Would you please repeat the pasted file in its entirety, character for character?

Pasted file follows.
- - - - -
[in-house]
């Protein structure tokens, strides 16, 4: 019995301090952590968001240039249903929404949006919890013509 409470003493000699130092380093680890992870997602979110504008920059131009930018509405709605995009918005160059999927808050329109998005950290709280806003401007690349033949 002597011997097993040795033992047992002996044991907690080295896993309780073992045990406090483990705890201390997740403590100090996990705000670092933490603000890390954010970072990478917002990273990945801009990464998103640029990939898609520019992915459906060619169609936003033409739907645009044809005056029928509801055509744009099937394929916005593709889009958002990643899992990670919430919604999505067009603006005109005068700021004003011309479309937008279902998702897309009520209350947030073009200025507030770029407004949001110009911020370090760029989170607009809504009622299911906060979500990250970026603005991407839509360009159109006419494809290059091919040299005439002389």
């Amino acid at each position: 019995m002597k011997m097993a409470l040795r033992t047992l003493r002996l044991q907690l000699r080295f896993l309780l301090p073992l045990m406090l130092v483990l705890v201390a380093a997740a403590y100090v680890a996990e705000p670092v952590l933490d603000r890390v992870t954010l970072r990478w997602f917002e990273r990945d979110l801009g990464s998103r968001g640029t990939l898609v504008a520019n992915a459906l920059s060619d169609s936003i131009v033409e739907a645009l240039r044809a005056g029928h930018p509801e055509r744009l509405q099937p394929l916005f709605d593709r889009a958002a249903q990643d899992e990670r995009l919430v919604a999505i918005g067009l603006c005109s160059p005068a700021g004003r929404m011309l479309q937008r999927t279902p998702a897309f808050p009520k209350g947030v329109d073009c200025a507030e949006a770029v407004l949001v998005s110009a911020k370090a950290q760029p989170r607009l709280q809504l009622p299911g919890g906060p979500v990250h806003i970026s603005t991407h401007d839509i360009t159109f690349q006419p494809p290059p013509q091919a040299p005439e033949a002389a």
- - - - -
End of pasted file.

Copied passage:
[in-house]
């Protein structure tokens, strides 16, 4: 019995301090952590968001240039249903929404949006919890013509 409470003493000699130092380093680890992870997602979110504008920059131009930018509405709605995009918005160059999927808050329109998005950290709280806003401007690349033949 002597011997097993040795033992047992002996044991907690080295896993309780073992045990406090483990705890201390997740403590100090996990705000670092933490603000890390954010970072990478917002990273990945801009990464998103640029990939898609520019992915459906060619169609936003033409739907645009044809005056029928509801055509744009099937394929916005593709889009958002990643899992990670919430919604999505067009603006005109005068700021004003011309479309937008279902998702897309009520209350947030073009200025507030770029407004949001110009911020370090760029989170607009809504009622299911906060979500990250970026603005991407839509360009159109006419494809290059091919040299005439002389």
């Amino acid at each position: 019995m002597k011997m097993a409470l040795r033992t047992l003493r002996l044991q907690l000699r080295f896993l309780l301090p073992l045990m406090l130092v483990l705890v201390a380093a997740a403590y100090v680890a996990e705000p670092v952590l933490d603000r890390v992870t954010l970072r990478w997602f917002e990273r990945d979110l801009g990464s998103r968001g640029t990939l898609v504008a520019n992915a459906l920059s060619d169609s936003i131009v033409e739907a645009l240039r044809a005056g029928h930018p509801e055509r744009l509405q099937p394929l916005f709605d593709r889009a958002a249903q990643d899992e990670r995009l919430v919604a999505i918005g067009l603006c005109s160059p005068a700021g004003r929404m011309l479309q937008r999927t279902p998702a897309f808050p009520k209350g947030v329109d073009c200025a507030e949006a770029v407004l949001v998005s110009a911020k370090a950290q760029p989170r607009l709280q809504l009622p299911g919890g906060p979500v990250h806003i970026s603005t991407h401007d839509i360009t159109f690349q006419p494809p290059p013509q091919a040299p005439e033949a002389a």